Early Childhood Caries
Early Childhood Caries (ECC)
The decline in caries is bimodal and for young children 75–80% of dental caries occurs in as little as 20–25% of the population. Allowing young children to sleep with a bottle is one of the main causes of ECC or rampant caries. ECC (Fig. 18.1) occurs worldwide with reported prevalence values ranging from 5% (USA) to 55% (South Korea).
- Rampant caries.
- Nursing caries syndrome.
- Nursing bottle caries.
- Bottle mouth caries.
- Early childhood caries.
- Severe ECC (S-ECC).
ECC: occurrence of any sign of dental caries on any tooth surface during the first 3 years of life.
S-ECC: children with atypical, progressive or rampant patterns of dental caries (described separately for each age group):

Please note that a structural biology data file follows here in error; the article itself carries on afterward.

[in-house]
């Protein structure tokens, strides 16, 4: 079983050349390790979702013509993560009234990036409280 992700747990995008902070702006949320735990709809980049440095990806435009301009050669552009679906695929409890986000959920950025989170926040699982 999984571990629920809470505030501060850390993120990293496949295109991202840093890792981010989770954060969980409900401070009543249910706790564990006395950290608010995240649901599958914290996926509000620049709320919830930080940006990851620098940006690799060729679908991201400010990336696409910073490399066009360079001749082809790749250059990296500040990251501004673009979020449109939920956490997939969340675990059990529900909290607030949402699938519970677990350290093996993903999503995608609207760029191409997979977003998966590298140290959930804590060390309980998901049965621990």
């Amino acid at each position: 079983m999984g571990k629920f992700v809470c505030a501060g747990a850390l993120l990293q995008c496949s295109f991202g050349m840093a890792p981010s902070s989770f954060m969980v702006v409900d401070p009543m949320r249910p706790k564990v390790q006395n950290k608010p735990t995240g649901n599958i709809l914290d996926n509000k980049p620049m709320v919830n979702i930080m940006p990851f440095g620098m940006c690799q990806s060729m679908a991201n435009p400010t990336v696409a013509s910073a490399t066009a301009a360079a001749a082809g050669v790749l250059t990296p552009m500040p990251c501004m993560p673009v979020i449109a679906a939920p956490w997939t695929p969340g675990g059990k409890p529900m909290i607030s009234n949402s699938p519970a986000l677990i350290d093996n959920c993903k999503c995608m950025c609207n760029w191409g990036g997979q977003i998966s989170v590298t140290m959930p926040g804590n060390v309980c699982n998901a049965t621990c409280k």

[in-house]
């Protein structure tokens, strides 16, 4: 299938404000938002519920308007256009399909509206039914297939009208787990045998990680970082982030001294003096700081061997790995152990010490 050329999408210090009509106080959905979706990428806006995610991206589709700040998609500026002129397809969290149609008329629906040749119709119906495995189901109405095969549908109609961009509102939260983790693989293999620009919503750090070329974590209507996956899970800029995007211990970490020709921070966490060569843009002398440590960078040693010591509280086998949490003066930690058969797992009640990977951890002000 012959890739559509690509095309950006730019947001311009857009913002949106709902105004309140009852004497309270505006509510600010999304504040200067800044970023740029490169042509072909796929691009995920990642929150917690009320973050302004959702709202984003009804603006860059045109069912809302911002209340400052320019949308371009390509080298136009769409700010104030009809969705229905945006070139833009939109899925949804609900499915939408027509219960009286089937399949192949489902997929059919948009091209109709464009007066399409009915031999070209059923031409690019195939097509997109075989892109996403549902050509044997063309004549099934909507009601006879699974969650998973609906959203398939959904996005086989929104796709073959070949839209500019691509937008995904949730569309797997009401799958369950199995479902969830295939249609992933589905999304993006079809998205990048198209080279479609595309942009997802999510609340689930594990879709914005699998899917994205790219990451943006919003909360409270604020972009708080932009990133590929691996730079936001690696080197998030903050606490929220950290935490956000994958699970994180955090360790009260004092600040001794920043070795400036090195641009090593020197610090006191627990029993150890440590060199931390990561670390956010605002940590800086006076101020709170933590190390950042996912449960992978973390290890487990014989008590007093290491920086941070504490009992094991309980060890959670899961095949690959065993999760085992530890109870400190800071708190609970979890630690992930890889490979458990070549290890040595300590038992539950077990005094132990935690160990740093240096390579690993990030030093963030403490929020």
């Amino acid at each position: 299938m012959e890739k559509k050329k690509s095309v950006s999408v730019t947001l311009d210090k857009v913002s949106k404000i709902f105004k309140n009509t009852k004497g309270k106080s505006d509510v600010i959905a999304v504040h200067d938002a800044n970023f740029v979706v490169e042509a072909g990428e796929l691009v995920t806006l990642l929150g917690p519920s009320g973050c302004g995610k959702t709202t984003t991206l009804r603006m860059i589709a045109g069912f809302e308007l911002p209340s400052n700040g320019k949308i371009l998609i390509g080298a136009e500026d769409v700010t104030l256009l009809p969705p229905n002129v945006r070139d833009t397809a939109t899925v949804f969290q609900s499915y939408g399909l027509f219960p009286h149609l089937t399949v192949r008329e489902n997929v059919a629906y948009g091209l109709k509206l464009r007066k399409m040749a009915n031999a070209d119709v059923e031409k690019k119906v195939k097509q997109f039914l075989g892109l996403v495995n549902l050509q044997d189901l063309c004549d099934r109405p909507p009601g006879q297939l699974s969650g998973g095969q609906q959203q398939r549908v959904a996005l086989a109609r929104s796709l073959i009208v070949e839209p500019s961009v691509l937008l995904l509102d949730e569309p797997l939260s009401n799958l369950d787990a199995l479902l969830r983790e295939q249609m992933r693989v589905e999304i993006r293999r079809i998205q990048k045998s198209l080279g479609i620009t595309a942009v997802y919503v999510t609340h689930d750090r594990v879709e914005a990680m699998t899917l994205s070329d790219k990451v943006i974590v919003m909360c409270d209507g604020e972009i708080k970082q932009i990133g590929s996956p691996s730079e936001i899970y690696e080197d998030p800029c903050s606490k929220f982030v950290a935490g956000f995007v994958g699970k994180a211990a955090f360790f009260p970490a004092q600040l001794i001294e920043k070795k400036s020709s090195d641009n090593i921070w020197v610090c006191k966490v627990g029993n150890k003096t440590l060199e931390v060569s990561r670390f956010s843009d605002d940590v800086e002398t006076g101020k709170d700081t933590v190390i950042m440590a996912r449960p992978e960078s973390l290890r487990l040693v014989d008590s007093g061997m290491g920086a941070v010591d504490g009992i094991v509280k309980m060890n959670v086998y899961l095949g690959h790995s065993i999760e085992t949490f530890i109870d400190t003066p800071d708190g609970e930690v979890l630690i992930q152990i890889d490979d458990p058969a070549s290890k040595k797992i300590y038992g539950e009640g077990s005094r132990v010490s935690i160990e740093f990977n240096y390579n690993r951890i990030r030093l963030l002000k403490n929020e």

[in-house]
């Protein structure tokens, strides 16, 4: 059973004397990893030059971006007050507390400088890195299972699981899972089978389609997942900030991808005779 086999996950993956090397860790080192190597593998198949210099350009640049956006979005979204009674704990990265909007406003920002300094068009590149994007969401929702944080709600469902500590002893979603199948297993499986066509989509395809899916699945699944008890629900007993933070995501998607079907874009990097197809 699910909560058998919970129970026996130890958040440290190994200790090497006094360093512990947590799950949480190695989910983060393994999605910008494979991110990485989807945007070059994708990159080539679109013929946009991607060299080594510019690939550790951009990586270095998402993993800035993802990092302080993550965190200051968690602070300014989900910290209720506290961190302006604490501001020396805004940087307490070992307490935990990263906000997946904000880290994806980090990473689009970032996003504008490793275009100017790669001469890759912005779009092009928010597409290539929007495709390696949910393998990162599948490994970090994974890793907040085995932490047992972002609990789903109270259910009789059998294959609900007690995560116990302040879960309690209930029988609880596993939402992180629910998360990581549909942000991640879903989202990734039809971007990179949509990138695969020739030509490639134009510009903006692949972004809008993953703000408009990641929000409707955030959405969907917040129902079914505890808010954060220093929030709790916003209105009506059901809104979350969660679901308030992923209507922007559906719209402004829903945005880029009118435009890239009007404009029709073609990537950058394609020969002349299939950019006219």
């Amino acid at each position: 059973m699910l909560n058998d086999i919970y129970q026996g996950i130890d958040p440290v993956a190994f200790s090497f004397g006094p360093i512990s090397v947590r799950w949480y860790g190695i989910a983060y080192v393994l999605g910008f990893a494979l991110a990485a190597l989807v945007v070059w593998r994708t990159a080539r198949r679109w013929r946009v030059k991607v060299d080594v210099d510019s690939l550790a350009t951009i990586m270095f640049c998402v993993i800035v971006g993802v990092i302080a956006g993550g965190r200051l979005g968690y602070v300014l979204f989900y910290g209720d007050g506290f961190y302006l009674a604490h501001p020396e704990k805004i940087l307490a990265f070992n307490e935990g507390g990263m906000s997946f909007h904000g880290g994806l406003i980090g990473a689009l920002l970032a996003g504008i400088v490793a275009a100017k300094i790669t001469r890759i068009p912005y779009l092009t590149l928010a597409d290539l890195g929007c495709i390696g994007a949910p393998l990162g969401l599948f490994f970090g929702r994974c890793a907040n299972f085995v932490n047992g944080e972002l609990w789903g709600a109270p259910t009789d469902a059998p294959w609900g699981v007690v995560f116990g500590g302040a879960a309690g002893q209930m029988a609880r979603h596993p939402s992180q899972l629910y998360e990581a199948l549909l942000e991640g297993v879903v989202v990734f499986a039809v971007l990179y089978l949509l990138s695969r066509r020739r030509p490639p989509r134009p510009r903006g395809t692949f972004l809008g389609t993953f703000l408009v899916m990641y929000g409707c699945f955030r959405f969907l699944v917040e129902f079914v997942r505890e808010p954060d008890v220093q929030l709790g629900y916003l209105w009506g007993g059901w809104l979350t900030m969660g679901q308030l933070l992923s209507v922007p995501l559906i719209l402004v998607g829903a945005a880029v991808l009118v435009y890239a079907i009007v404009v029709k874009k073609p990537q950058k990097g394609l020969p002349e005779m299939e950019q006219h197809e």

- <3 years: any sign of dental caries in smooth surfaces;
- 3–5 years: one or more cavitated, missing (due to caries) or filled smooth surfaces in maxillary teeth or a dmfs score of 4, 5 or 6 surfaces for ages 3, 4 and 5 years respectively.
- Exposure for long periods of time to cariogenic substrates (usually sugary drinks) in nursing bottles and/or feeder cups given as pacifiers.
- Nursing bottle given at bedtime.
- Low salivary rates at night.
- Reduced buffering capacity.